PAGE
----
Here's our summary of key events overnight that affect New Zealand, with news hardened political positions on trade are biting in the real economy.
Firstly, Wall Street is taking a hammering today, down -1.6% so far. This follows European markets that were down all of that and more. Yesterday Asian markets were down as well with Shanghai down -1.4%.
And it is not only equities; international bond yields are under renewed pressure again.
This collective mood swing seems to be all about trade and the inability of anyone to get policy right. Trade wars are getting impossible to win. The US is being forced to splash cash subsidies on farmers just to keep them in business. Factories are slowing everywhere, and the once resilient services sectors are now barely expanding. It's getting more serious by the month.
May American PMI data revealed a sharp and unexpected slowdown in private sector output growth. Their factory PMI is now at a ten year low while at the same time their service sector is in a notable downshift in gear to a three year low. Worse may be to come as inflows of new business showed the smallest rise seen in ten years.
New home sales in the US fell too from recent highs, and a bit more than analysts were expecting. But they are still running more than +6% higher in April than in the the same month in 2018.
Following some tentative signs that the downturn in Japan’s manufacturing sector was turning for the better in April, flash PMI data for May revealed these were short-lived, as output and export orders fell at faster rates.
European factory PMIs are stagnant in May revealing their expansion is still very weak - in fact their factory sector is contracting.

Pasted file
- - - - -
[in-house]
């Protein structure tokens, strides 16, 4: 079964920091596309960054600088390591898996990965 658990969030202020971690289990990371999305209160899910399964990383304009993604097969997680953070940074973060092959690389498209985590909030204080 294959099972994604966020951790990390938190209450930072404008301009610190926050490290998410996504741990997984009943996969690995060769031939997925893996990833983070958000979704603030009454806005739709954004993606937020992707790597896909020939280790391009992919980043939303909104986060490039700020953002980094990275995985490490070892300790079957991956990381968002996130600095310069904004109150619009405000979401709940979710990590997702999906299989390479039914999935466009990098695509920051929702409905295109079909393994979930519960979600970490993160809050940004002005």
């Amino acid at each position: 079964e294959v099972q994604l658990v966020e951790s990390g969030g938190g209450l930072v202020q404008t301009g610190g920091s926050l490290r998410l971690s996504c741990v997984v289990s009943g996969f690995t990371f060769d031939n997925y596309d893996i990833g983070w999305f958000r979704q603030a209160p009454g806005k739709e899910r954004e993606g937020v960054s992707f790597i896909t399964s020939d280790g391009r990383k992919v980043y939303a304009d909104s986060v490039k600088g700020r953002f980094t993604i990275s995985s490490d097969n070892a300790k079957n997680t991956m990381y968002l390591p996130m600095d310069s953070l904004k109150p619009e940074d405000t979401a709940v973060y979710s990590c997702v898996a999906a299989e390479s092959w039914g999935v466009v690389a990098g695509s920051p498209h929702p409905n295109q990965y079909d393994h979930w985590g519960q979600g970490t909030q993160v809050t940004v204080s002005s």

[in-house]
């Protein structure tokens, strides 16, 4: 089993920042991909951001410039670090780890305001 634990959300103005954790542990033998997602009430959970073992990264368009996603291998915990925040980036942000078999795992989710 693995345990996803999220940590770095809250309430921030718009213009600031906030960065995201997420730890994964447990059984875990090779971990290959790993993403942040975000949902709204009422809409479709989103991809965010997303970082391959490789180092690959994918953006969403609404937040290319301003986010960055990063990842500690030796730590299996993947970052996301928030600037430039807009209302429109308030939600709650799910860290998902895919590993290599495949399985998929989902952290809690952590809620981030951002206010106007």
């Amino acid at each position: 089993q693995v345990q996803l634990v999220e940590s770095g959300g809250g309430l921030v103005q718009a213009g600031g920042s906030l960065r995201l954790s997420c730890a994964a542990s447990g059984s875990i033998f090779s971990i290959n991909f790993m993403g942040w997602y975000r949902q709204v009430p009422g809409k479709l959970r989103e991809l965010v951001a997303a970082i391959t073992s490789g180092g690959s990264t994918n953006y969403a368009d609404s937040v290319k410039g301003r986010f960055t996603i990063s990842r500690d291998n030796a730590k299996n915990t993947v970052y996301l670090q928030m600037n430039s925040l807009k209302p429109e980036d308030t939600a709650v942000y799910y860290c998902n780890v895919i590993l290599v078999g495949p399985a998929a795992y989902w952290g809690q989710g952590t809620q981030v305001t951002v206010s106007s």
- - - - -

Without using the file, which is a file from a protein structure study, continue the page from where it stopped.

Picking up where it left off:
The IMF is noting that consumers are the biggest losers in the US:China trade wars. This is borne out by reports from China where exporters say US consumers will ultimately end up paying more in the next round of tariffs by the Trump administration which is expected to cover smartphones, toys and bicycles.
Workers everywhere might be about to feel the effects of the trade war as well.
But it isn't all one-way traffic. With new data showing Australian companies increased their business activity in May for the first time in four months amid signs of a pickup in demand after a recent
soft patch. New orders rose at the fastest pace in 2019 so far according to their lastest PMI readings.
The dud PMIs have driven the UST 10yr yield down sharply again today, down 9 bps to now under 2.30% and that is a very big move. Their 2-10 curve is now at +17 bps while their negative 1-5 curve has pushed out to -23 bps in a fast shift. The Aussie Govt 10yr is at 1.53% and down another 8 bps since this time yesterday. The China Govt 10yr is up 2 bps to 3.34%, while the NZ Govt 10 yr has gotten off lightly so far, down 1 bp and now at 1.80%.
Gold is up US$10 this morning at US$1,286/oz.
US oil prices are being thrashed today, now just at US$57.50/bbl and a drop of almost US$4 while the Brent benchmark is just on US$67/bbl.
The Kiwi dollar is up marginally on a falling greenback to 65.2 USc. On the cross rates we up too at 94.5 AUc. Against the euro we are little-changed at 58.3 euro cents. The TWI-5 is now at 70.3.
Bitcoin is down 2.5% to US$7,761. This rate is charted in the exchange rate set below.
The easiest place to stay up with event risk today is by following our Economic Calendar here ».